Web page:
Fixing manufacturing and tax system key to development in Africa
African countries domestic consumption has been one of the key drivers of gross domestic product growth in the past decade as rising incomes have spurred Africans to spend more from Durban to Cairo and from Dakar to Dar es Salaam. According to 2013 figures, such spending continues to boost the retail sector and created hundreds of thousands of new jobs every year in sub Saharan Africa. The same has led to the establishment of new companies and the emergence of new ideas. Statistics show that the service sector especially tourism has been one of the stellar performers of the economies in Africa. However, the government’s of East Africa plan to raise tax on consumer goods ranging from mobile phones, airtime, mobile money transfer that has lifted millions out of poverty and created millions of direct and indirect jobs should be carefully considered and that is why I wasn’t amused to read their content in last years government budgets in the region. Already many businesses in the region have failed to compete with other African regions because of higher taxes that have caused a slowdown in consumption at a time when the other sectors of the economy are also experiencing myriad of challenges. African countries growing current account and trade deficits have been a cause of concern for a long time now. Given the state of affair, government’s move to raise tax on imported items some sense but the biggest challenge is that local manufacturers who face higher costs of production cannot satisfy demand nor meet the expectations of consumers in the region. Growing demand has driven up imports as the economies have continued to expand.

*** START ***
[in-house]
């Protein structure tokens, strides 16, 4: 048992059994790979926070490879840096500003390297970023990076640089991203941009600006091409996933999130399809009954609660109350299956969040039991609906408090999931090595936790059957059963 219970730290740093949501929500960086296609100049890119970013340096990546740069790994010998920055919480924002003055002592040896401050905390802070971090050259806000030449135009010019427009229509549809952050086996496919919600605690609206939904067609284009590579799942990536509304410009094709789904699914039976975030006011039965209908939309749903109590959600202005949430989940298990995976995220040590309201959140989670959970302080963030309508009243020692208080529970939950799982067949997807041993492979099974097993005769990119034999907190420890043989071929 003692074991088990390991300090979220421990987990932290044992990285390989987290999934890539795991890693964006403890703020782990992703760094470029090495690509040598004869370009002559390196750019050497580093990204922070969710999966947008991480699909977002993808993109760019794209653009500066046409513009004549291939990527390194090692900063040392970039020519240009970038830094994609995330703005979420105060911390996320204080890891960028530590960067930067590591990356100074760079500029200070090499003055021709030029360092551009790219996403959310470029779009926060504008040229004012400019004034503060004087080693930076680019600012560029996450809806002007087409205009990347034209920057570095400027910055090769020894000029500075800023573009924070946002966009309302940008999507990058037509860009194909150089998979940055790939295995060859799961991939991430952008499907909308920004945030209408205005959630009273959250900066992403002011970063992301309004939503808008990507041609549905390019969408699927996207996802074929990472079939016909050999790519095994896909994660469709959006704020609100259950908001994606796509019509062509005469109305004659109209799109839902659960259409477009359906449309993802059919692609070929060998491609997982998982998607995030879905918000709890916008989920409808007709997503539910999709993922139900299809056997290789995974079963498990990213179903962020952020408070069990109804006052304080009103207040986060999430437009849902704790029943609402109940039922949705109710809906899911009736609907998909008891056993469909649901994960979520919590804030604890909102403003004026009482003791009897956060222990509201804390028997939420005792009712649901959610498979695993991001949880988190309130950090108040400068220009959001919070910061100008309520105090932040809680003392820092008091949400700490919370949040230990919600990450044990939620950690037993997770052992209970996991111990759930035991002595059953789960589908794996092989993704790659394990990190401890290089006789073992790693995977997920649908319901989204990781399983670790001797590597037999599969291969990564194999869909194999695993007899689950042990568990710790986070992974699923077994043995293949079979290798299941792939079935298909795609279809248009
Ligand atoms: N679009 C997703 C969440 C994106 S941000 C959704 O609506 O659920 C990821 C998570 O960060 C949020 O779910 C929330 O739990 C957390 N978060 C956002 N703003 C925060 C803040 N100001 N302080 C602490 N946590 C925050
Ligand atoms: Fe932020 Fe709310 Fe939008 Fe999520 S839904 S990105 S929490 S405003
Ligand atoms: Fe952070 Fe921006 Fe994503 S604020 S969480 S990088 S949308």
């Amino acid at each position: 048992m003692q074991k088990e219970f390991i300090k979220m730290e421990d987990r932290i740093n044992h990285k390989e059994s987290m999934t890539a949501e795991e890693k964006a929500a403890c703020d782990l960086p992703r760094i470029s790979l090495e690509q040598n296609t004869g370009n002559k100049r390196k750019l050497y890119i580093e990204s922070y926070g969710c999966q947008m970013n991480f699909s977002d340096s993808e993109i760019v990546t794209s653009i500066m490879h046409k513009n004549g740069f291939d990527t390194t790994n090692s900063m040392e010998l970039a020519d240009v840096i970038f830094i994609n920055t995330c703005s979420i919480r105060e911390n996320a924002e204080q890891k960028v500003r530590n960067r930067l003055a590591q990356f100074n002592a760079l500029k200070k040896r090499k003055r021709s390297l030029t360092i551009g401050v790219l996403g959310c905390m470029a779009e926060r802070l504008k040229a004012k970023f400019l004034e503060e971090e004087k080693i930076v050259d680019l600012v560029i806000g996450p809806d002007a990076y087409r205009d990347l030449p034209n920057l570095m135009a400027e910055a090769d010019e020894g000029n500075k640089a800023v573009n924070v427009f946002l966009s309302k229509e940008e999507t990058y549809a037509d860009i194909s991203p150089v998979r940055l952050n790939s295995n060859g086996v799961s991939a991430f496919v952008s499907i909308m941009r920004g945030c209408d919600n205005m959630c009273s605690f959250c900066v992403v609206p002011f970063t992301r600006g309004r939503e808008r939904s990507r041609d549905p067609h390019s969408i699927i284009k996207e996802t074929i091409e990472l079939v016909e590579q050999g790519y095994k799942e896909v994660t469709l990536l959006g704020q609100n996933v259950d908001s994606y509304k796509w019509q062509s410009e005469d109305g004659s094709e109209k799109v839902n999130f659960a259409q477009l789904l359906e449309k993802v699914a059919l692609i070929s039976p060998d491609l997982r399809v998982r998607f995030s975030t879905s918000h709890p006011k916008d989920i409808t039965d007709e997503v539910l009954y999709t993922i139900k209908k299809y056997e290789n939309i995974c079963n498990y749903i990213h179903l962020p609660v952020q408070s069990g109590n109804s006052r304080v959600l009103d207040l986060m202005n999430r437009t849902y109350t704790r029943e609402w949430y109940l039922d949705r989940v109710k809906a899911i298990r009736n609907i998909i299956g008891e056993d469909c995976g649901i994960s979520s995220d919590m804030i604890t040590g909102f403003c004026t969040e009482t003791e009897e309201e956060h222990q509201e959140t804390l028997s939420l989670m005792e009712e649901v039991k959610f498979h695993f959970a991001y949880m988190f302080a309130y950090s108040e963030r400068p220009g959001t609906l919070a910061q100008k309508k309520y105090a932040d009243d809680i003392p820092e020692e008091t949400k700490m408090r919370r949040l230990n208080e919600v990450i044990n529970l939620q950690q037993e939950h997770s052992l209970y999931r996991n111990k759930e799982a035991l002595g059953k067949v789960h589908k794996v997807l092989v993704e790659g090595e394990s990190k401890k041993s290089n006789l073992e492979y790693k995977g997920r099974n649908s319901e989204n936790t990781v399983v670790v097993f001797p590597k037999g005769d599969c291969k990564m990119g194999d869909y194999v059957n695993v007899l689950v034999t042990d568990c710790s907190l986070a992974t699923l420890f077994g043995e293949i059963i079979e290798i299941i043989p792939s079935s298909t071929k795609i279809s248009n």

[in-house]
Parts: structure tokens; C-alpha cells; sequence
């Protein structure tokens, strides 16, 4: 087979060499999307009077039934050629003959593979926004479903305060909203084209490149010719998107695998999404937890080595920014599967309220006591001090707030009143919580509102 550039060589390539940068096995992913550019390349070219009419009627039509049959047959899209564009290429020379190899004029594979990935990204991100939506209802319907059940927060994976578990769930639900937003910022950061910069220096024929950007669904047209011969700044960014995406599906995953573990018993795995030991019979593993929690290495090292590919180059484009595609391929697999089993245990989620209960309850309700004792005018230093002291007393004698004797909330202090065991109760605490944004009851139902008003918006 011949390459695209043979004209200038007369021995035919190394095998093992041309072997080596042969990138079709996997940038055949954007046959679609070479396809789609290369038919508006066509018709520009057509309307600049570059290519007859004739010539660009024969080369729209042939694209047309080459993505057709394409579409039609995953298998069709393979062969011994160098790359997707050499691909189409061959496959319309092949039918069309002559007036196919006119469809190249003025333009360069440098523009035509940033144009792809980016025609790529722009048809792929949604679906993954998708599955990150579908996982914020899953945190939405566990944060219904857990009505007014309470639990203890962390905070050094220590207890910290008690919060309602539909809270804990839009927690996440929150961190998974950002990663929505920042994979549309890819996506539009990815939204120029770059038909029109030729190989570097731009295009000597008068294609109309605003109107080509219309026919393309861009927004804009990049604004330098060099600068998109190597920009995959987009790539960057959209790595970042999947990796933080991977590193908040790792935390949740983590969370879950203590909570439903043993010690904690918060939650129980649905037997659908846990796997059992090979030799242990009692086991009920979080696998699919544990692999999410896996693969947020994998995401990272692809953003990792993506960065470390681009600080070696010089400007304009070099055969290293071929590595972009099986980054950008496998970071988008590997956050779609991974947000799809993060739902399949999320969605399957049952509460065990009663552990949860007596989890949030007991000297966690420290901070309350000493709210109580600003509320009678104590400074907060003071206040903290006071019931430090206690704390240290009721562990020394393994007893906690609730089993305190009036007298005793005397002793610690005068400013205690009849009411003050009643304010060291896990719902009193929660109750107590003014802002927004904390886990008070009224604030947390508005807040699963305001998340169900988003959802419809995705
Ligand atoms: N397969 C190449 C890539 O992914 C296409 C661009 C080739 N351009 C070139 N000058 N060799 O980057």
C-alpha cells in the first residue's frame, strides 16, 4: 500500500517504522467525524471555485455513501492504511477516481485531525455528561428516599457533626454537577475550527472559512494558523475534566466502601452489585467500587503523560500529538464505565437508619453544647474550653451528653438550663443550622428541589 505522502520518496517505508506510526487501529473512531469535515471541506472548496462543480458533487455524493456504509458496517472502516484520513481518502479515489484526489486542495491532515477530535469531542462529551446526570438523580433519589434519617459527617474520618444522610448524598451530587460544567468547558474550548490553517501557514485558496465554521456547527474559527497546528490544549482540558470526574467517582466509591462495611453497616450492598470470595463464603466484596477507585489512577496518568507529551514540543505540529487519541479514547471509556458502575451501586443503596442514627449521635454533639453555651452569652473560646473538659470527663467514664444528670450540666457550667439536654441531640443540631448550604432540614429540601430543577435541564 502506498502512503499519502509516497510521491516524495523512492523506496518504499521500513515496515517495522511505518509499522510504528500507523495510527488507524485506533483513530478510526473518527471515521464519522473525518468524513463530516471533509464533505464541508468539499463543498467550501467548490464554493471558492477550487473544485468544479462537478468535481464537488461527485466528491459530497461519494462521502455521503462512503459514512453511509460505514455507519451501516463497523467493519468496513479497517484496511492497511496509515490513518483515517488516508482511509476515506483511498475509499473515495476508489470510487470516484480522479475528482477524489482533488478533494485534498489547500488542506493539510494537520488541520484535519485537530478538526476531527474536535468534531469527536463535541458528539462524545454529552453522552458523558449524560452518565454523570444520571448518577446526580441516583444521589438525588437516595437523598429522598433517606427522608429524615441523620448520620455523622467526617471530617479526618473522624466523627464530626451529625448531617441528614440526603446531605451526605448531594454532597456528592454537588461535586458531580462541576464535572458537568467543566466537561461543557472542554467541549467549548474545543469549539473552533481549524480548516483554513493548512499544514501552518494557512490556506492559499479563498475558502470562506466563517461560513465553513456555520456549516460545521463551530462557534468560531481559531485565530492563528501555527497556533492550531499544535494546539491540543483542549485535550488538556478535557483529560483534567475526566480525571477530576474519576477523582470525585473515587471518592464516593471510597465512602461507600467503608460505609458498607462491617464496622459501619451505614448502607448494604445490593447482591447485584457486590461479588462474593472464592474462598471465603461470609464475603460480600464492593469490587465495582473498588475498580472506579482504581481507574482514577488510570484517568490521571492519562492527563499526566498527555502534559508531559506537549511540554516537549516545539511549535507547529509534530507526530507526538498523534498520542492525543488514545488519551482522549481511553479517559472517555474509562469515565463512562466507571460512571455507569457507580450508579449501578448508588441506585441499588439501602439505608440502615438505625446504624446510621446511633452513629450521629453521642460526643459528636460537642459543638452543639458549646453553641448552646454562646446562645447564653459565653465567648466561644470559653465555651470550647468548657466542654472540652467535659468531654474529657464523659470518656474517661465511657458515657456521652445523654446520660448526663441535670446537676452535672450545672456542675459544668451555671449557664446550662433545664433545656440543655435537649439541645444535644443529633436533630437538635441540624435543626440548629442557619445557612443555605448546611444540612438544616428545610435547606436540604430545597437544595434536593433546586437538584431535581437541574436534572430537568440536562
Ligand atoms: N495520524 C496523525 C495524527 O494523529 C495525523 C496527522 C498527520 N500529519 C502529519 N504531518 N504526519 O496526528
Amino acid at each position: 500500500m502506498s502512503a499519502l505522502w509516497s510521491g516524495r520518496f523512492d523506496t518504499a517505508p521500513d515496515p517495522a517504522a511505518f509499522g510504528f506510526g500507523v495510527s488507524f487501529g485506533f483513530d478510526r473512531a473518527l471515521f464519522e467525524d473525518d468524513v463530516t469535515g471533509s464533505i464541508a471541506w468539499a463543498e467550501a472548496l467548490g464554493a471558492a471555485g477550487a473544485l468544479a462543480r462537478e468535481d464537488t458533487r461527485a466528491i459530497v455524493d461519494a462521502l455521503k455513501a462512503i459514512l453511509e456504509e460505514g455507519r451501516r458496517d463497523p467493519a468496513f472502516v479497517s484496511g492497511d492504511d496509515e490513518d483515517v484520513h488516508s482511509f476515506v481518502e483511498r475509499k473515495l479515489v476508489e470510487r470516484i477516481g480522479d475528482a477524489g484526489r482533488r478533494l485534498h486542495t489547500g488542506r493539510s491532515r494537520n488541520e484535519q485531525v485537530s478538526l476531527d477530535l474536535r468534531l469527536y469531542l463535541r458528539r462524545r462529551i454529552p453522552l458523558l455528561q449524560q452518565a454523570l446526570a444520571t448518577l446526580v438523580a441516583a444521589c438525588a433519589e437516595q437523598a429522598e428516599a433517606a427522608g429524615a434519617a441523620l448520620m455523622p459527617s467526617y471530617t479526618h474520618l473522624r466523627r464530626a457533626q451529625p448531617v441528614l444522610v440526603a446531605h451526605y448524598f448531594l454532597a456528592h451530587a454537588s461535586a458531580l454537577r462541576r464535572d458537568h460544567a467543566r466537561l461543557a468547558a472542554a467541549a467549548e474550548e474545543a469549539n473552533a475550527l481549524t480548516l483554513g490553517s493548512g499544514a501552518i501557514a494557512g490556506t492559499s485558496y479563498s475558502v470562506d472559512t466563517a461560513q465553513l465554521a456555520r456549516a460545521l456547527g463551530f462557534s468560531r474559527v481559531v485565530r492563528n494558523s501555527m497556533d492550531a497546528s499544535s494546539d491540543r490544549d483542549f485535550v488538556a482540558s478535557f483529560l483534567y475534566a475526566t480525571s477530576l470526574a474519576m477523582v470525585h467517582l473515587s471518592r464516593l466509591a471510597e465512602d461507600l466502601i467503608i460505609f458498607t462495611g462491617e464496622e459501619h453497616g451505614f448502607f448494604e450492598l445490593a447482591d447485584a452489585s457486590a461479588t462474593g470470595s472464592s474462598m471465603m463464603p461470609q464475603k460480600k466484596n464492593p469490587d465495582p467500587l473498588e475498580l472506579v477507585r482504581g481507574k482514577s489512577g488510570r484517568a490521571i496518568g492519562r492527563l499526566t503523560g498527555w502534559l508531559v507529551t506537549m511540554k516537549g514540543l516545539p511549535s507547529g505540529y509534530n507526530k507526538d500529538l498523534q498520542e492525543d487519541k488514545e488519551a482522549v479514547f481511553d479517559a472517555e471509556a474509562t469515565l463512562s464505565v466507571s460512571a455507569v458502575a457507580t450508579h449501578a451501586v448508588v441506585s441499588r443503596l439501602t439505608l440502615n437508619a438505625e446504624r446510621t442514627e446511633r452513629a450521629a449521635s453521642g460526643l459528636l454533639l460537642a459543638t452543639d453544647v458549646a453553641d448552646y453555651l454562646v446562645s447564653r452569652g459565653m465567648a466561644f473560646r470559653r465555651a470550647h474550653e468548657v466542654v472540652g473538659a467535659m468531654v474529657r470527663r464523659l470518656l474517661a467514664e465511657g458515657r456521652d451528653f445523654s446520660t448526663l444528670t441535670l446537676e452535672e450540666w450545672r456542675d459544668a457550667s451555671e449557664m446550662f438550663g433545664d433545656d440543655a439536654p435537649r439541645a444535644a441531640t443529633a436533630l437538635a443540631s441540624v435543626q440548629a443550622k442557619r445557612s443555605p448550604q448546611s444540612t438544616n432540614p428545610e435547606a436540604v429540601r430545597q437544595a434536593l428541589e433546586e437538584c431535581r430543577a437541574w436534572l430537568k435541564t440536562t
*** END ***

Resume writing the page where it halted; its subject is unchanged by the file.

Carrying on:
An IMF report last year revealed that exports in most African countries are suffering because of overdependence on commodities over the past few years and with commodity prices sharply down the value of exports has dropped with good example being Zambia a country that rely heavily with copper exports. The key to reducing the current account and trade deficits is to boost supply by empowering manufacturers to produce more goods. African governments will, in my opinion should lower taxes on imports that are used to manufacture goods for export as part of an incentive package to try and lower the deficit and this model seems to be working very well in Kenya and Tanzania. And I also think another urgent area to address is that most African countries industries are currently inefficient and uncompetitive. For example, high transportation costs and rising wages have turned many investors away from East African region where a CEO can command an allowance of $3m per annum while the workers of their firms can barely make $20,000 per annum. It would be a great idea to come up with policies that will address issues that makes domestic producers struggle to compete with importers from India, China and other Asian manufacturers. In the long term, African governments will need incentivizes to empower local entities. One problem I have experienced with East African market as an investor for example is the tangled licensing process that can take months and red tape. I also think countries in Africa need to build infrastructure reduce transportation costs and also upgrade the skills of the workforce in the continent.